For example, Nerdwallet says it “strives to keep its information accurate and up to date.” It also follows that up by telling its visitors to always check the financial provider’s official website for current terms and details.

nerdwallet's disclaimer


A few disclaimer examples if you need to add one to your website might be:

  • Views expressed (e.g., op-eds/opinion pieces)
  • Disclaimer of liability (e.g., products or services)
  • Past performance (e.g., something that promises results)

Lasso has a Content disclaimer in its Privacy Policy.

5. Terms of Service

A Terms of Service (aka terms of use) explains what users can expect from using your product, service, or website.

For example, Lasso’s Terms of Service details what to expect when using our WordPress affiliate plugin.

Similar to the disclaimer, it removes your responsibility by having visitors agree to certain things.

6. Privacy Policy

A privacy policy informs people how your website collects, uses, and discloses information.

For example, if your business collects personal information from its visitors (e.g., banking details, a home address, or phone number), disclosing a policy revealing what you do with that information is a good idea.

Customers like to know what you do with their data.

7. Security

How do you protect sensitive information (e.g., bank account numbers)? Many financial institutions display a Security badge on their footer to give peace of mind to customers.

Making them feel safe might be the gentle push that gets them to do business with you.

Loan comparison and provider site, Credible, places a security link in its footer leading to a page explaining its encryption and https security precautions.

link to a security page in the website footer


8. Email Signup Form

Since email has a $40 ROI for every $1 spent, it makes sense to have a call-to-action for it. What’s on your footer appears on every page, so having an email sign-up displaying at the end of your blog posts is a great way to stay in touch.

Opportunity: Think how many times you’ve reached the bottom of a fantastic blog article and signed up for a newsletter?

I’ve done it on more than one occasion. Having an opt-in form is great for generating leads too.

Check out Backlinko’s simple newsletter link:

newsletter displaying  in the footer


9. CTA Button

Call-to-action buttons can be for any action you want your visitors to take. In Lasso, we use a “Start Your 14-Day Free Trial” CTA.

Other actions might be:

  • Donate now
  • Subscribe and save
  • Get the guide
  • Download your checklist

If you’re selling something (e.g., a service), invite people to sign up for a free trial or consult. Check out live chat software Olark’s footer (notice the sticky header stays with you as you scroll down):

including a free trial in your website footer


10. Customer Support & FAQs

If there are common questions, objections, or confusing topics on your website, link to a support page. Anything visitors always ask is worth including in the footer.

You might have yours read:

  • Help Center
  • FAQs
  • Support

11. Site Search Bar

Some websites have hundreds of web pages. That’s tough for presenting all information on your homepage (even in both ATF, body, and footer).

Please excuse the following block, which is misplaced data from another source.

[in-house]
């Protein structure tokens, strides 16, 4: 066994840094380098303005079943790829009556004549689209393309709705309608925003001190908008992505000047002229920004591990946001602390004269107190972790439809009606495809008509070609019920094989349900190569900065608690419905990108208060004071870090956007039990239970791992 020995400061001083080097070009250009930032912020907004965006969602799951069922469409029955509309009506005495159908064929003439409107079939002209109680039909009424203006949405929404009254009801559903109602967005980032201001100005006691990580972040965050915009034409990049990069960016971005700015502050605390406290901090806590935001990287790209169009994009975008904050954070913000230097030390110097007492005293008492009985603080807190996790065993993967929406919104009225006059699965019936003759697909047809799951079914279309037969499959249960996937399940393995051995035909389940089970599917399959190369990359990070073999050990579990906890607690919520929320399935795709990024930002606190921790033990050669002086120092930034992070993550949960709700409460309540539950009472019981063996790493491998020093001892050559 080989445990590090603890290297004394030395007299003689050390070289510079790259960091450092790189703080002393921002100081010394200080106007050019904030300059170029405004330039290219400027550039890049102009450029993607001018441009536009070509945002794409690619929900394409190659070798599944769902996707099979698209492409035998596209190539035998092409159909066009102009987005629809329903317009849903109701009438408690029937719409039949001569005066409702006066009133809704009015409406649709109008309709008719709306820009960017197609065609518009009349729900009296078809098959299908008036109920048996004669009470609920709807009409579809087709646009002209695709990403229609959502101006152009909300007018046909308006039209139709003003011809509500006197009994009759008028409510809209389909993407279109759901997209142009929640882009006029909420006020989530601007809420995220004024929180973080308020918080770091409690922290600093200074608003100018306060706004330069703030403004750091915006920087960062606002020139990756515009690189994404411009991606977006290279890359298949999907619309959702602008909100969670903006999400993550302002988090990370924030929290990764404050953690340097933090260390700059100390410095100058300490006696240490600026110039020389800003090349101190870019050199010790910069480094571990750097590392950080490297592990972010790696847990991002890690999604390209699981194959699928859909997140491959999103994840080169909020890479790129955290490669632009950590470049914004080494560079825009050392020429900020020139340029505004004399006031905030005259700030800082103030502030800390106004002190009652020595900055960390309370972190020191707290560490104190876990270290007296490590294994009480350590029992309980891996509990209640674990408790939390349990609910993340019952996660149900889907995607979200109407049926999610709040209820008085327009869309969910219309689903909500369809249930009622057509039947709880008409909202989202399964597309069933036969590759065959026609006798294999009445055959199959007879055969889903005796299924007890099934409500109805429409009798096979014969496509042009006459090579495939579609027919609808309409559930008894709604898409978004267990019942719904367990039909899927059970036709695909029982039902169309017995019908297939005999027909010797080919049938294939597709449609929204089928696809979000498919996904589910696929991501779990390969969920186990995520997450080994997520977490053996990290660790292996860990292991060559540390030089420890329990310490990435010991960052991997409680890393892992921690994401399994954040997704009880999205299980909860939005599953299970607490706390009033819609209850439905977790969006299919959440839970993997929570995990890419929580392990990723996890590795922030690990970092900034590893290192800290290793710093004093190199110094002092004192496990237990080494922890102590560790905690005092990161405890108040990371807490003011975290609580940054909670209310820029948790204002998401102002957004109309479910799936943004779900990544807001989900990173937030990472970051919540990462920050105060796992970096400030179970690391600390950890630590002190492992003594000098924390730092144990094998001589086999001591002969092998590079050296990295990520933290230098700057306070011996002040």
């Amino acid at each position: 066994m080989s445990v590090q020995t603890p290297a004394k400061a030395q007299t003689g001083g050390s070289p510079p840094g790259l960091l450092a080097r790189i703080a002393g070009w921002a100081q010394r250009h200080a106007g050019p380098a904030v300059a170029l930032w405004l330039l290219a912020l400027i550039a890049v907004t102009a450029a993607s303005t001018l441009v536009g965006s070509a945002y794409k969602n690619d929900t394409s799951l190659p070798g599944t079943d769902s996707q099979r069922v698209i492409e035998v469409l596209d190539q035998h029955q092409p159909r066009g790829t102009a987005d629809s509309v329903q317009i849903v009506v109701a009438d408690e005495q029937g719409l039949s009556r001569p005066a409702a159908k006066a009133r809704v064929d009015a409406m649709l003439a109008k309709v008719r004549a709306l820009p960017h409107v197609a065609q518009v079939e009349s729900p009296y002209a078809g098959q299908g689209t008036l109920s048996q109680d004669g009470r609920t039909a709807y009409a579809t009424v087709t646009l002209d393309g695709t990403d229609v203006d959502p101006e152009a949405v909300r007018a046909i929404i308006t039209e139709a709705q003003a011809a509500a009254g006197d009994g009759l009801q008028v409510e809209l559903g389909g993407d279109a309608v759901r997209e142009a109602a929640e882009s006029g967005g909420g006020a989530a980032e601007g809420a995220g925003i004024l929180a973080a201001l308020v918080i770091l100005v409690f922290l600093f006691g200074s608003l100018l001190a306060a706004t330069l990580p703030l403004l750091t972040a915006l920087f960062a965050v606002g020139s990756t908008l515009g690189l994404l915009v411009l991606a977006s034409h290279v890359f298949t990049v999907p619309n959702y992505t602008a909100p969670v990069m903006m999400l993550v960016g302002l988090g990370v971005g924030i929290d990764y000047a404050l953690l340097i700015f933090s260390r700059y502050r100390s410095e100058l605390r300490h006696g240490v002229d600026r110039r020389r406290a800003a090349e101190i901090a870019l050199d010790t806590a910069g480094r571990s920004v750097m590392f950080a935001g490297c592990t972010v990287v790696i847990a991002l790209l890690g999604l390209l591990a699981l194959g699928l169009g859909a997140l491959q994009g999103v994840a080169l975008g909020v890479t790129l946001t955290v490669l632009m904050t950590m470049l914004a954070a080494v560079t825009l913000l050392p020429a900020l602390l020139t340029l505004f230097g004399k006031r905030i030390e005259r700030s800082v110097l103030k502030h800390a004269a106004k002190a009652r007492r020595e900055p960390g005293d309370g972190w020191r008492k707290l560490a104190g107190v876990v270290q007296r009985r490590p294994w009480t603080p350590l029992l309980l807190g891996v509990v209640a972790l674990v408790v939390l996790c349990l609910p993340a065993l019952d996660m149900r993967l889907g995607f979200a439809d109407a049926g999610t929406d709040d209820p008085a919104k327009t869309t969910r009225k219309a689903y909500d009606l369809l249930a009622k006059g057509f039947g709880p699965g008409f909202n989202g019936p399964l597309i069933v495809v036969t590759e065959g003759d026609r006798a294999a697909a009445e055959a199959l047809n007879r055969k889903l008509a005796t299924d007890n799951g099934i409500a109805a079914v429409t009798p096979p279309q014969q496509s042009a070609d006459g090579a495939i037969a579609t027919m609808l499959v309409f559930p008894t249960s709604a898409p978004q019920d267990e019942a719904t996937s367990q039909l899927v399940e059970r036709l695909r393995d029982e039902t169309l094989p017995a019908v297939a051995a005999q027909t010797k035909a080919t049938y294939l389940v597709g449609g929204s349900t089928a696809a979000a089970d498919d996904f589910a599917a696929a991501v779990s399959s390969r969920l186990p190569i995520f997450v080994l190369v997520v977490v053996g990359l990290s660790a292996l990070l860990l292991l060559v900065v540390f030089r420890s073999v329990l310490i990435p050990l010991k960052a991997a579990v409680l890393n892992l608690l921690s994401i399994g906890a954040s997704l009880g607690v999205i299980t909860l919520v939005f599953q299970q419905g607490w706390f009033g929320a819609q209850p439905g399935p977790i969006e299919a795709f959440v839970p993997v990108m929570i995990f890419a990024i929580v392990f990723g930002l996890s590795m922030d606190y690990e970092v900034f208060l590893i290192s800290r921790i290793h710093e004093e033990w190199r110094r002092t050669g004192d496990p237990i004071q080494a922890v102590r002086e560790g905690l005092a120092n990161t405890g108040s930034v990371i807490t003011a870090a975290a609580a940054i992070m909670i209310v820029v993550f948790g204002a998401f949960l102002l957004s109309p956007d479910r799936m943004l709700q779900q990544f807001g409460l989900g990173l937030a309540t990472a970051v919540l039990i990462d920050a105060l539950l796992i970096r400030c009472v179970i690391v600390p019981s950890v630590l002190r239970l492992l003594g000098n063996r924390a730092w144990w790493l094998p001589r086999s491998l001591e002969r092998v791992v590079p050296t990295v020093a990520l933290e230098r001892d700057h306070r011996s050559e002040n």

Instead, hand over control to your visitors and let them find it via a search bar. If they’re scrolling to the bottom, perhaps they were unable to locate a point of interest.

A search bar serves as a last attempt to capture a visitor about to bounce. Design your site to increase user engagement at every step.

Advanced Tip: Use Google Analytics to find out what your users are searching for when visiting your site. Use their search terms to create new content.

Head to Analytics Behavior > Site Search > Overview.

using google analytics site search function of behavior site search overview


You’ll see your site’s frequently searched topics.

Here’s an example of a search bar from Ahrefs blog:

including a search bar in your website footer


12. Case Studies & Success Stories

Case studies are more in-depth than a mere quote. Many times you’ll see a testimonial on the homepage praising the product, service, or website.

But if you want to get detailed, show people your customers’ success stories. It helps generate excitement about your brand.

Seeing a link to “Case Studies” in your footer might be exactly what your visitor needs to see before reaching for their wallet, joining your newsletter, or scheduling a consultation.

Plus, it triggers the psychological persuasion technique of social proof, which is a strong motivator.

13. Comparisons (So You Stand Out Against Competitors)

If you’re doing it differently than the rest, leave a link in your footer. Showing your visitors how you compare against competitors is worth sharing when you’re doing a good job.

For example, your product might feature a free trial, but the other brands don’t. That’s worth a mention. Lasso lets you compare our plugin against others in the footer.

adding a comparison


14. Social Media Icons

If you want to increase your reach using other channels, try social media buttons or icons. Placing them at the bottom is the better option. You want your readers to stay on your page rather than leave for another website.

Once they’ve absorbed everything your site has to offer, then they can head to a social network.

See how Orbit Media uses social icons in its footer (along with an excellent CTA and humble brag stating how many email subscribers they have):

using social media icons on orbit media's site


They also mention:

  • They’re a Certified B Corporation (social proof)
  • The impact they’re making environmentally and socially (and how readers can learn more)

15. Affiliate Partner Program

If you have a partner program (like ours), here’s a place to include it. Many sites have affiliate programs in their footer linking to an easy sign-up process.

You probably don’t need to include it in your header, which is why this “nice-to-have” detail is perfect for adding at the bottom.

Tip: Head to Lasso’s 1,500+ affiliate program database if you’re looking for programs to join.

16. Contact Form

Contact forms are great for letting you connect with your visitors. They can leave all of their contact information in it, and you reply at your discretion.